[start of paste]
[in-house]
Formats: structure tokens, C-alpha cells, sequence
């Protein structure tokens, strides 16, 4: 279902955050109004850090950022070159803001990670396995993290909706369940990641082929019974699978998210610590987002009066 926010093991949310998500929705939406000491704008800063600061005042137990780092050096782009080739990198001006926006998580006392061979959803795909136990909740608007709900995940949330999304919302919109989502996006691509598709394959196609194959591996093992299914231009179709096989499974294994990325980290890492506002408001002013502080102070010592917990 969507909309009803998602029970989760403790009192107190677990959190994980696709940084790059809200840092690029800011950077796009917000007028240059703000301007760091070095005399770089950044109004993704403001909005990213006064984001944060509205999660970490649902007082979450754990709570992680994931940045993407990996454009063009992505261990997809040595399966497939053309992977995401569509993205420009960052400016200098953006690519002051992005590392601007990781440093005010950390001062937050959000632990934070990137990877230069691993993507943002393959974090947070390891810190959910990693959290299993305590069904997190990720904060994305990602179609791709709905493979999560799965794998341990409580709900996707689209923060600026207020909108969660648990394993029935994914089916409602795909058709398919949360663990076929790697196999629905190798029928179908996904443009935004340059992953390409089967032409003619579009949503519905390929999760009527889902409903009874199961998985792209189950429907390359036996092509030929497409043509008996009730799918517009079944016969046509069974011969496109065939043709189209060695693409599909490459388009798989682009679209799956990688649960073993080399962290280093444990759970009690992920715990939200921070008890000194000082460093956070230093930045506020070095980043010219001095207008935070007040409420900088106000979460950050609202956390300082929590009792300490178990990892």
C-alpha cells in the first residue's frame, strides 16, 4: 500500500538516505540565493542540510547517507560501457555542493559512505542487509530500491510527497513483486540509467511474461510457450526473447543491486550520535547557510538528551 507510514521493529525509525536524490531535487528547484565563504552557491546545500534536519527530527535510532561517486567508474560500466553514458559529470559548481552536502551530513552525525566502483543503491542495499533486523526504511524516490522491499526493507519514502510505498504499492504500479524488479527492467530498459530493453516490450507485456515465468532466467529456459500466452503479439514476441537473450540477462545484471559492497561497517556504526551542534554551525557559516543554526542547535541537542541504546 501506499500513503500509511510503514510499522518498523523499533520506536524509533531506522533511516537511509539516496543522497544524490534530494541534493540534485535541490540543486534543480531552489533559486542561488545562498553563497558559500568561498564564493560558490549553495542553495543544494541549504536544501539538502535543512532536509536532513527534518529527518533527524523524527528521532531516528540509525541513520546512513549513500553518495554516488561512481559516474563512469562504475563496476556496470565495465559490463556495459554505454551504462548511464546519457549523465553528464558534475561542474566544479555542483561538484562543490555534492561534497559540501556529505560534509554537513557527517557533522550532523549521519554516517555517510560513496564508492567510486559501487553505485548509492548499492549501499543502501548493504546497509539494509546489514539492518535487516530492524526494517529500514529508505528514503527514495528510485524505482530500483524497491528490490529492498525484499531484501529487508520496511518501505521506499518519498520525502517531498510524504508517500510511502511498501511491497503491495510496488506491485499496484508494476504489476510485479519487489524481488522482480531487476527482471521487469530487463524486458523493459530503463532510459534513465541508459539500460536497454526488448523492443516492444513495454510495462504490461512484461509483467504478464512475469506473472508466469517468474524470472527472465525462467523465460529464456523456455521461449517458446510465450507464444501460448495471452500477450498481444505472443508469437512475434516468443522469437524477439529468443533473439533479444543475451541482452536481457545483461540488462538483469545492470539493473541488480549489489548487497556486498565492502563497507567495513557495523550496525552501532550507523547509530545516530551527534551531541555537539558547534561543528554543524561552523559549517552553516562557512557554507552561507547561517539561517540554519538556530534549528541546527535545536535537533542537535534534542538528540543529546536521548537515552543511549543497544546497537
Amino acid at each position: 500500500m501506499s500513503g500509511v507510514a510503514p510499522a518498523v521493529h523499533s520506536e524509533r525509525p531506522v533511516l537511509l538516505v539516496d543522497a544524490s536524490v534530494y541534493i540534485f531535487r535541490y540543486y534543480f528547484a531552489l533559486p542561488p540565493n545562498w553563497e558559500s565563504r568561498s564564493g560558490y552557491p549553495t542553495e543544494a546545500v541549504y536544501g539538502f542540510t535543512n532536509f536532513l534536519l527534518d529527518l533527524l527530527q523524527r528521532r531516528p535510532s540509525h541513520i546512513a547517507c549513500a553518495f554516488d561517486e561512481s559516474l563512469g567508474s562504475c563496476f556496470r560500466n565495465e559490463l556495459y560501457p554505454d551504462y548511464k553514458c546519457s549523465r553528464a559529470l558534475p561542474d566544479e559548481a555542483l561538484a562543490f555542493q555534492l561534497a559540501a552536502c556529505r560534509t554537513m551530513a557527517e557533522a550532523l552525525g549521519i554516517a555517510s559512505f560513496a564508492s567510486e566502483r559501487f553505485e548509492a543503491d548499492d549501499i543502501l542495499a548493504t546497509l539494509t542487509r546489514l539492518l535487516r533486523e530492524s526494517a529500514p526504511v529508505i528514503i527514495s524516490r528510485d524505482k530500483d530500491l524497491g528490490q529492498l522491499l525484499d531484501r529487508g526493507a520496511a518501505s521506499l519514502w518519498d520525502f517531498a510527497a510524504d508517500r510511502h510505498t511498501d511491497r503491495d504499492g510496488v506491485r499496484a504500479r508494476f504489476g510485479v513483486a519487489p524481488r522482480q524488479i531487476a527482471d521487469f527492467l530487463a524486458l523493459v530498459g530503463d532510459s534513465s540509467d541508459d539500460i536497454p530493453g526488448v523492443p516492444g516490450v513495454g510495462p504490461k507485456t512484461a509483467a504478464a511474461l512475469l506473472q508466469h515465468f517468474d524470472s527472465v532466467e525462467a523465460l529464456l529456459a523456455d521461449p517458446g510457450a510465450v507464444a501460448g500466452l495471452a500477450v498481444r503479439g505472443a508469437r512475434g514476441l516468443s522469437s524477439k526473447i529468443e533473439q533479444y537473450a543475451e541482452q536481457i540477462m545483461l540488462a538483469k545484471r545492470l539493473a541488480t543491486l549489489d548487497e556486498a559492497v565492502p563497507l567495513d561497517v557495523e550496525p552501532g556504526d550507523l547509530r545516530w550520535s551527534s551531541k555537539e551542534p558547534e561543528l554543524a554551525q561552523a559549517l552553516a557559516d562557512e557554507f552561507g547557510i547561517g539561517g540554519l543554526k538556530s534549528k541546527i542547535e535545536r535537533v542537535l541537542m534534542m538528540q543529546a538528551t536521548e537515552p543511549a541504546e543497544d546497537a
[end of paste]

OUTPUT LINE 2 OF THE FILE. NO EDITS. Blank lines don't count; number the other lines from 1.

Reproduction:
Formats: structure tokens, C-alpha cells, sequence